Virtue is persecuted by the wicked more than it is loved by the good.
Cowardice is the most terrible of vices.
I would say that by virtue of your not acting parental up to this point, you've relinquished your ability to wield any power now. Sam and I are together. It's not an option.
In the kitchens of love, after all, vice is like the pepper in a good sauce; it brings out the flavor, it's indispensable.
A free thinker used to be a man who had been educated on ideas of religion, law, morality, and had arrived at free thought by virtue of his own struggle and toil; but now a new type of born freethinker has been appearing, who've never even heard that there have been laws of morality and religion, and that there are authorities, but who simply grow up with negative ideas about everything, that is savages.
The hell with it! There ain't no sin and there ain't no virtue. There's just stuff people do. It's all part of nice, but that's as far as any man got a right to say.
There ain't no sin and there ain't no virtue. There's just stuff people do.
If anyone else asked that question, O He Who Is Terrible and Great, I would have said they were an ignorant fool; in you it is a sign of the disarming simplicity which is the fount of all virtue.
Fine dancing, I believe, like virtue, must be its own reward.
How little of permanent happiness could belong to a couple who were only brought together because their passions were stronger than their virtue.
I cannot forget the follies and vices of others so soon as I ought, nor their offences against myself...My good opinion once lost is lost forever. - Fitzwilliam Darcy
I have faults enough, but they are not, I hope, of understanding. My temper I dare not vouch for. It is, I believe, too little yielding- certainly too little for the convenience of the world. I cannot forget the follies and vices of other so soon as I ought, nor their offenses against myself. My feelings are not puffed about with every attempt to move them. My temper would perhaps be called resentful. My good opinion once lost, is lost forever.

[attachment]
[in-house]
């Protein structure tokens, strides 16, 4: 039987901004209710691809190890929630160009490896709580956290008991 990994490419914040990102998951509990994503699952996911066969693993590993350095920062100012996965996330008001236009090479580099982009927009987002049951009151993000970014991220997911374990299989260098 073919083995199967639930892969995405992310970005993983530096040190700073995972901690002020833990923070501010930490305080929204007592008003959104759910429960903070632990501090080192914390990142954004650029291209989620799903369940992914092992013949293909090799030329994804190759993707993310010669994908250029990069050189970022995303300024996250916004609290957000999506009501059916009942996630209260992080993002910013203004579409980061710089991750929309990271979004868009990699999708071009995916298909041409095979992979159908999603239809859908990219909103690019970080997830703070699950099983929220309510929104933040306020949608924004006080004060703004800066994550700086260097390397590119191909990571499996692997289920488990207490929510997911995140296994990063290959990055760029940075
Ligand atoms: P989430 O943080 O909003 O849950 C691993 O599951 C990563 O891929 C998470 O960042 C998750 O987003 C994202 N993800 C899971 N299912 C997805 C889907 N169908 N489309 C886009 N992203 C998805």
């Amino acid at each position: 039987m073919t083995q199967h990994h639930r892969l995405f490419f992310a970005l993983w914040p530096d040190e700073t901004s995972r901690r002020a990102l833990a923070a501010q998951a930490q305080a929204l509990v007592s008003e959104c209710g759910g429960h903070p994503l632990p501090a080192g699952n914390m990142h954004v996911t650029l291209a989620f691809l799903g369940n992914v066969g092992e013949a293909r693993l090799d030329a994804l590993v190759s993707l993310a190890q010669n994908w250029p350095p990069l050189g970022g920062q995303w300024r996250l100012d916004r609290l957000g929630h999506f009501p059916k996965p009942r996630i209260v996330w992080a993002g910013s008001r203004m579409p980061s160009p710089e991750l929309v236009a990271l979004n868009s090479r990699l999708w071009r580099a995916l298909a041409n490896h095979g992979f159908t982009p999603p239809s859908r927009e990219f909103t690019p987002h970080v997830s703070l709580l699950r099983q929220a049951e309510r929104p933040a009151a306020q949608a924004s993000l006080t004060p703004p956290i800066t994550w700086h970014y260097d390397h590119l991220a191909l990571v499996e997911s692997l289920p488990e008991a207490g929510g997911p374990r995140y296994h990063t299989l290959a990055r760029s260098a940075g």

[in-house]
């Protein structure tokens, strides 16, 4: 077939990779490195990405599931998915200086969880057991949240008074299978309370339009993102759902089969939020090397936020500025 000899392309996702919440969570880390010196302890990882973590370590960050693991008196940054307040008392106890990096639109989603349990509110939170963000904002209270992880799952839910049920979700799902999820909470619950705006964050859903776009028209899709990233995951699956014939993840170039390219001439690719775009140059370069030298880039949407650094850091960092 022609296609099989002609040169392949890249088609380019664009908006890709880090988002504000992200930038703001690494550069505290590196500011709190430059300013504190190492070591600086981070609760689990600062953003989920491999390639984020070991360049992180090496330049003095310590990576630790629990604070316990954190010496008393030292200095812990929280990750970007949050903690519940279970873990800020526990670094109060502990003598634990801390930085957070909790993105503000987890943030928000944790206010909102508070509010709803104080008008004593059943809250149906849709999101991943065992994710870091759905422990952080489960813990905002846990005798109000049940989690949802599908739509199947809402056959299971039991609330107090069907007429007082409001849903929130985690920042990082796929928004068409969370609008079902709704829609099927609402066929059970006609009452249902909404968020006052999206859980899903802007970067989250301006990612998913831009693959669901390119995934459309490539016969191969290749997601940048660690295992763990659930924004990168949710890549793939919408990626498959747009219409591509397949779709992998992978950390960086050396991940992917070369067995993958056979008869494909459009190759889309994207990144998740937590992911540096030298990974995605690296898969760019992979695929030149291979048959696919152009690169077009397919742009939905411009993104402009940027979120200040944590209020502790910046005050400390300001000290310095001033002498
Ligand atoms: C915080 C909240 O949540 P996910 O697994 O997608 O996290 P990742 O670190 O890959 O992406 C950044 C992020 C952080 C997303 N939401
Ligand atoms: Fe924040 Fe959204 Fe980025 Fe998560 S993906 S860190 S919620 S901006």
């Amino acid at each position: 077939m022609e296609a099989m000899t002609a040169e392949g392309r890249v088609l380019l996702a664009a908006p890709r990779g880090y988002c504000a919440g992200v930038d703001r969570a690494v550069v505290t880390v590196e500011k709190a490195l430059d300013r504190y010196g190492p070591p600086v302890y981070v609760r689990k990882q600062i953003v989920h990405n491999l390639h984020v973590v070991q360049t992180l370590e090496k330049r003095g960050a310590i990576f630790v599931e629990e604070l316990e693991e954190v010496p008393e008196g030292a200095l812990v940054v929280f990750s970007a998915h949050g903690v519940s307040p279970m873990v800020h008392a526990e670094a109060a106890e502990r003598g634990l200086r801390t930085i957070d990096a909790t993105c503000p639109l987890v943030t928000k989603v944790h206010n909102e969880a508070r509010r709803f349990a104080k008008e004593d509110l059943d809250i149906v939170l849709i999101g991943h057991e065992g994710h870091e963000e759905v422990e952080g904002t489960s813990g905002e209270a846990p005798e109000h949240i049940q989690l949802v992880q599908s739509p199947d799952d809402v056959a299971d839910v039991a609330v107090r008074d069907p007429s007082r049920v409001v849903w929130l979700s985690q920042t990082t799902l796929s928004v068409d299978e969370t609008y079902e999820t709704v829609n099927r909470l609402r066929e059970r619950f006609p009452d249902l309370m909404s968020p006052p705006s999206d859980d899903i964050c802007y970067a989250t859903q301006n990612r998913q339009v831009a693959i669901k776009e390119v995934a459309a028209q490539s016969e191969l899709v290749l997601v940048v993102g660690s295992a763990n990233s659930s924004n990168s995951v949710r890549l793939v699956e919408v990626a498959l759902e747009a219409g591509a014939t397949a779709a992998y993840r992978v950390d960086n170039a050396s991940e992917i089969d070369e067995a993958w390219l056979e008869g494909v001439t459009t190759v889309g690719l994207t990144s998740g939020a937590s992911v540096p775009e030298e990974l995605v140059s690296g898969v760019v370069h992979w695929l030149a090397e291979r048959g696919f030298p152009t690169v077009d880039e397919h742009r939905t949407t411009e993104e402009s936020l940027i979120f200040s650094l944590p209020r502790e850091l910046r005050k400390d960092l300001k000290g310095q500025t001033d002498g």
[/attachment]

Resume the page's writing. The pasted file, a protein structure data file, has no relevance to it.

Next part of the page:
Maybe it's that I find it hard to forgive the follies and vices of others, or their offenses against me. My good opinion, once lost, is lost forever.
The loss of virtue in a female is irretrievable - that one false step involves in her endless ruin - that her reputation is no less brittle than it is beautiful - and that she cannot be too much guarded in her behavior towards the undeserving of the opposite sex.
He was a killer, a thing that preyed, living on the things that lived, unaided, alone, by virtue of his own strength and prowess, surviving triumphantly in a hostile environment where only the strong survive.
It does seem to me, that herein we see the rare virtue of a strong individual vitality, and the rare virtue of thick walls, and the rare virtue of interior spaciousness. Oh, man! admire and model thyself after the whale! Do thou, too, remain warm among ice. Do thou, too, live in this world without being of it. Be cool at the equator; keep thy blood fluid at the Pole. Like the great dome of St. Peter's, and like the great whale, retain, O man! in all seasons a temperature of thine own.
I have had to experience so much stupidity, so many vices, so much error, so much nausea, disillusionment and sorrow, just in order to become a child again and begin anew. I had to experience despair, I had to sink to the greatest mental depths, to thoughts of suicide, in order to experience grace.